HKSAR v. YEUNG CHING-FAT

DCCC495/2012

IN THE DISTRICT COURT OF THE

HONG KONG SPECIAL ADMINISTRATIVE REGION

CRIMINAL CASE NO. 495 OF 2012

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HKSAR
v.
Yeung Ching-fat
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Before: Deputy District Judge H.F. Woo

Date: 6 August 2012 at 12.12 pm

Present: Ms Irene Poon Oi-lin, SPP, of the Department of Justice, for HKSAR
Mr Yiu Yuk-wah Christian, of Yaddy Cheung & Co., for the Defendant

Offence: Burglary (入屋犯法罪)

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Reasons for Sentence

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The charge

1. The defendant pleaded guilty to a charge of burglary. Such offence is contrary to section 11(1)(b) and (4) of the Theft Ordinance, Cap.210.

The facts

2. The facts of the case can be summarised as follows.

3. PW1 resided at a public housing estate unit at Room 944, 9th Floor, Tin Lok House, Tin King Estate, Tuen Mun (hereinafter referredto as “the unit”) at the material time.

4. At about 1240 hours on 1 January 2012, when PW1 left home, he closed the iron gate and door of the unit.

5. Upon his return at about 1315 hours on the same day, he found that there were prising marks on the door lock.

6. PW1’s notebook computer, three mobile phones and a plastic box which contained some coins were found missing. The total valueof the stolen properties was about $2,680.

7. The fingerprints lifted from the cashbox, which was placed on top of a bed cabinet inside the unit, matched with that of the rightring finger of the defendant.

8. The defendant was eventually located and arrested on 7 May 2012.

9. The defendant admitted under caution that he and a male called “Ah Cheong” entered the unit and stole the aforesaid propertiesin the unit.

The defendant’s background and mitigation

10. The defendant, aged 37, is a drug addict. He used to be a shipyard worker, earning $8,000 per month.

11. He has two children, aged 8 and 10. His wife is a waitress and, at present, the sole breadwinner of the family.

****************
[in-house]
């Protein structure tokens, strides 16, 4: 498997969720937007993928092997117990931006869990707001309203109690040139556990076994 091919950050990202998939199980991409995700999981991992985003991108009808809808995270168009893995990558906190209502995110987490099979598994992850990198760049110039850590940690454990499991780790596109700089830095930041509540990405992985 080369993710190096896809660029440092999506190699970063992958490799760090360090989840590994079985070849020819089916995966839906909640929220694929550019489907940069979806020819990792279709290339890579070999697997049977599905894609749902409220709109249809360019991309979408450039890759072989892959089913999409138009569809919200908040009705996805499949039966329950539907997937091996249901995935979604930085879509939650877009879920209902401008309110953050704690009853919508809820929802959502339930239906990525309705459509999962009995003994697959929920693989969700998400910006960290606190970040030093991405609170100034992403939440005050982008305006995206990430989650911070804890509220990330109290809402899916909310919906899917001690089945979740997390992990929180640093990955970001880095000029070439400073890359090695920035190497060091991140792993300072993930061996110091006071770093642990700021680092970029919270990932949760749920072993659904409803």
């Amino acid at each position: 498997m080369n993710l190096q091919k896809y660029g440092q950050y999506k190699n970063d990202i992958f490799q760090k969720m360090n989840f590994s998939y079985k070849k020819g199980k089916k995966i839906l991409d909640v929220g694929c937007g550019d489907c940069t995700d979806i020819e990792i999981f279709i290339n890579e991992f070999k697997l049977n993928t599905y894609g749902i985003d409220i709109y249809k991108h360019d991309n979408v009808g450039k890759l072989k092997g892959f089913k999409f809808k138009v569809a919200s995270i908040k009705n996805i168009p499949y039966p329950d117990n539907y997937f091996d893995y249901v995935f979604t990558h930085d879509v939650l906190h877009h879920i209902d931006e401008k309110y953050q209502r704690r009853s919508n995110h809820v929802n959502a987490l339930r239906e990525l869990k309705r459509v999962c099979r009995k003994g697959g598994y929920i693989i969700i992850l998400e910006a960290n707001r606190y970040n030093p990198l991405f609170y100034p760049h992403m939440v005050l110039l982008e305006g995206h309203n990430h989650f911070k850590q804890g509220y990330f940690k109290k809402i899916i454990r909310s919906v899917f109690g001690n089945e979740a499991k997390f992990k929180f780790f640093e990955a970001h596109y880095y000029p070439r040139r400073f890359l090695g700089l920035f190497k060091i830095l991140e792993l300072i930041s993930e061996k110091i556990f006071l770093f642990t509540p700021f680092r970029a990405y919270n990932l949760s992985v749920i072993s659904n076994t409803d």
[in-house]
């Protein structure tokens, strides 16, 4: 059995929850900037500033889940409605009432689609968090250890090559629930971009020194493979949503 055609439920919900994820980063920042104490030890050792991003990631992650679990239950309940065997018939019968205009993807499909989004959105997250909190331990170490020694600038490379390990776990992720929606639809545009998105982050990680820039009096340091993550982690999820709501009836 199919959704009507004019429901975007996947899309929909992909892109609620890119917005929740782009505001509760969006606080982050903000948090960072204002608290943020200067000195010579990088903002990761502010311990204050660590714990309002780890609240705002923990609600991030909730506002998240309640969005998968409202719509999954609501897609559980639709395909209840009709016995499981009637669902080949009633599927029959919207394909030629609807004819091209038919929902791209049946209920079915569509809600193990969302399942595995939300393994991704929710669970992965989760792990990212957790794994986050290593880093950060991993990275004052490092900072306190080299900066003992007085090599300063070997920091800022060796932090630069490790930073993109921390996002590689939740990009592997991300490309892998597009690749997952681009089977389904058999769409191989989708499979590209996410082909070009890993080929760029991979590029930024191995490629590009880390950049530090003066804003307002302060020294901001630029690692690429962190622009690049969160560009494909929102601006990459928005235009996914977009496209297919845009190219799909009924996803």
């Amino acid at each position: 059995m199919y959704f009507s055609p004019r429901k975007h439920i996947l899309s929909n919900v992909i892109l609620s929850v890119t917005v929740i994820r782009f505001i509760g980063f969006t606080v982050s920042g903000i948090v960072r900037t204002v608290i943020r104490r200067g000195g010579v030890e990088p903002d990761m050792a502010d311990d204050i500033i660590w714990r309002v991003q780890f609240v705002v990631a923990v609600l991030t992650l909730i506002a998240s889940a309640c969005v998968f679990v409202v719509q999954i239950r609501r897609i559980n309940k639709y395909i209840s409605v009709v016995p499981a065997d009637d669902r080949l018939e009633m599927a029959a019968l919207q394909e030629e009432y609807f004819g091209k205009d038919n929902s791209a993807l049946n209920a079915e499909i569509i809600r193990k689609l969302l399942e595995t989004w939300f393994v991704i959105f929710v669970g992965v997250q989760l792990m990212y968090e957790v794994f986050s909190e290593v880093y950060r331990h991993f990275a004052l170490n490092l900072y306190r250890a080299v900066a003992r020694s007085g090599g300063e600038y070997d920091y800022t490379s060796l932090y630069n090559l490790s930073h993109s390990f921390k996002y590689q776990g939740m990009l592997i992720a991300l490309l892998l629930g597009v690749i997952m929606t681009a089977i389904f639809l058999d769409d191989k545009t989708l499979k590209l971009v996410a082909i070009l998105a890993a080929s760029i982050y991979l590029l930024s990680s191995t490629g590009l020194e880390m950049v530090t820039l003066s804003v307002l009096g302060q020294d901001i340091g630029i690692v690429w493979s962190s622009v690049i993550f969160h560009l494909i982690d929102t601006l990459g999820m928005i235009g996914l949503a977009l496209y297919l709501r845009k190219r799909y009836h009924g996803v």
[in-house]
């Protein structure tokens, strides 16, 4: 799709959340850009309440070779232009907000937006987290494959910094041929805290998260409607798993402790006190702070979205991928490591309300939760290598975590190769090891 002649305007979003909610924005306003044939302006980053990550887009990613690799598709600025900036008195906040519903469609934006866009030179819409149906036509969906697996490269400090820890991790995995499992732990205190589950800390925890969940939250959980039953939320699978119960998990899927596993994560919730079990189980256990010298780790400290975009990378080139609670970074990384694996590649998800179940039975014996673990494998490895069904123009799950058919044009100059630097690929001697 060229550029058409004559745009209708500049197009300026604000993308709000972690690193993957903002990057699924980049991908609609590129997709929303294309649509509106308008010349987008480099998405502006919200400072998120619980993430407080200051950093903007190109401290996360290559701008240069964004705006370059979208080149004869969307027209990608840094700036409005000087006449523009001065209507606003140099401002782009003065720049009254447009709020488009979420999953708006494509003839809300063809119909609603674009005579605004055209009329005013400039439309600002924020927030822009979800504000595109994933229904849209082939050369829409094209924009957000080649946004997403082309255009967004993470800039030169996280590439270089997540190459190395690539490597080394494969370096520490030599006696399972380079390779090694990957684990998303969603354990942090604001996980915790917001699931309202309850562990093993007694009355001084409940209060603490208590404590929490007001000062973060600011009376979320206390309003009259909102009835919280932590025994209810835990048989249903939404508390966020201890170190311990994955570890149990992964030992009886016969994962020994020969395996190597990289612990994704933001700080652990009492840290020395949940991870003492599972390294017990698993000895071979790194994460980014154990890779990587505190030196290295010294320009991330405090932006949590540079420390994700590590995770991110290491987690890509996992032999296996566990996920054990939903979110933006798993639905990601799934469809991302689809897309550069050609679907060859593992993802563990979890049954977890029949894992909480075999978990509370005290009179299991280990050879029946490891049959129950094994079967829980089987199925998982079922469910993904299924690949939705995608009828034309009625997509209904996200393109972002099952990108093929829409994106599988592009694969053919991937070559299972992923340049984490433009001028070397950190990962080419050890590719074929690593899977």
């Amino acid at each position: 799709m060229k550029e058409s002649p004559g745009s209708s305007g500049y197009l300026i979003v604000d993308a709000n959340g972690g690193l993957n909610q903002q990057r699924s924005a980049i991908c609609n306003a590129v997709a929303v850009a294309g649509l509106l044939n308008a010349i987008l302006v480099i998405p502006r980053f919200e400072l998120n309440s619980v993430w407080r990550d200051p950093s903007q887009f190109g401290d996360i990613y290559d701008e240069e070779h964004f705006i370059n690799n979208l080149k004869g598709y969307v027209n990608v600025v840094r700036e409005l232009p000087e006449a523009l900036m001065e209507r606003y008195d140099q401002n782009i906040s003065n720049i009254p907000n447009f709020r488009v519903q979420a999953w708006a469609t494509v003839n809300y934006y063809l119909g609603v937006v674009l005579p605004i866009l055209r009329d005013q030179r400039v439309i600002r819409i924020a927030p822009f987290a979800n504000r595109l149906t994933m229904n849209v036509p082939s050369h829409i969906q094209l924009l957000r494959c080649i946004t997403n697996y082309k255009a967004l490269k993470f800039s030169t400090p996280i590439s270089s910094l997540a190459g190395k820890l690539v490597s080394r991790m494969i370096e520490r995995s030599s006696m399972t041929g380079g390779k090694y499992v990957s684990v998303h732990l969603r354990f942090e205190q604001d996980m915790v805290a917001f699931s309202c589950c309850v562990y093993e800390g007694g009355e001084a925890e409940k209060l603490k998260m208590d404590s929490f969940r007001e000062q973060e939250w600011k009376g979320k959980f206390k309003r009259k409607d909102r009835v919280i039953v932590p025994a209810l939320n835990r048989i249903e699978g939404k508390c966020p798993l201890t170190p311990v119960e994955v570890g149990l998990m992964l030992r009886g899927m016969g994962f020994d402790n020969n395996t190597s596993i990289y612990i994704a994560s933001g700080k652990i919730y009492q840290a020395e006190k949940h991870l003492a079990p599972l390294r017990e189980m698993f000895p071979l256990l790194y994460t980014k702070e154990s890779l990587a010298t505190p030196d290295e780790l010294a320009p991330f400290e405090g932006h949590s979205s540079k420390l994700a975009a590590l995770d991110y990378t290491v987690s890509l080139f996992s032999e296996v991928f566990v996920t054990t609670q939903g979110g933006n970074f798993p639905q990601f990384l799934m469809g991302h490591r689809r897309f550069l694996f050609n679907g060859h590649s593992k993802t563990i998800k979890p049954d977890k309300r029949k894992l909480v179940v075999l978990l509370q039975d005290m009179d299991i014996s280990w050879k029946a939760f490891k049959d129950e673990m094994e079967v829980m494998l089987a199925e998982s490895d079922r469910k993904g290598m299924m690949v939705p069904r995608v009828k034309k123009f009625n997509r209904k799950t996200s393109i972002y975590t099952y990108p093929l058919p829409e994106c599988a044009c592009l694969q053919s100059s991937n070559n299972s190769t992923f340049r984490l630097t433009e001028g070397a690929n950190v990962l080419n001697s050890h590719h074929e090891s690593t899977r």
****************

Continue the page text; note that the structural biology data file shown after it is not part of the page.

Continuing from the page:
12. The defendant has 15 previous criminal records, with two similar convictions. There were six other convictions, which were dishonesty-related. The remaining seven convictions were drug offences.

13. The defendant had his first conviction as young as in the age of 20. For the subsequent 17 years, he has kept on committing crimes. His wife, children, aged parents were never an incentive for the defendant to amend his past misdeeds.

14. Although he has been sent to the DATC four times for rehabilitation and treatment, he could not successfully kick off his vice habitof taking dangerous drugs.

15. He had been sent to prison for numerous occasions and yet he showed no determination to start anew.

16. He has always been an irresponsible husband, father and son, and now he is making use of his father’s medical condition to askthis court for leniency.

Sentencing guidelines

17. The burgled premises were a residential unit.

18. The Court of Appeal in R v Chan Yui Man, CACC 36/1988, held that 3 years’ imprisonment was a proper starting point for a first offender of full age in domestic burglary.

19. Apart from his guilty plea, this court sees no remorse from the defendant.

20. This offence was committed together with an accomplice, and whilst the defendant was on court bail for an offence of attempted theft.

21. It is the third time he was convicted for burglary offence and his ninth conviction involving dishonesty.

22. In view of these aggravating features, this court is entitled to make an upward adjustment in sentence.

Sentence

23. Having considered all the circumstances of the case and that of the defendant, the mitigation put forward by his lawyer, and thesentencing guidelines, this court will adopt a starting point of 39 month’s imprisonment.

24. The defendant is entitled to his one-third discount for his plea, so as to reduce the sentence to 26 months’ imprisonment.

25. This court now orders the defendant to serve a term of 26 months’ imprisonment.

H.F. Woo
Deputy District Judge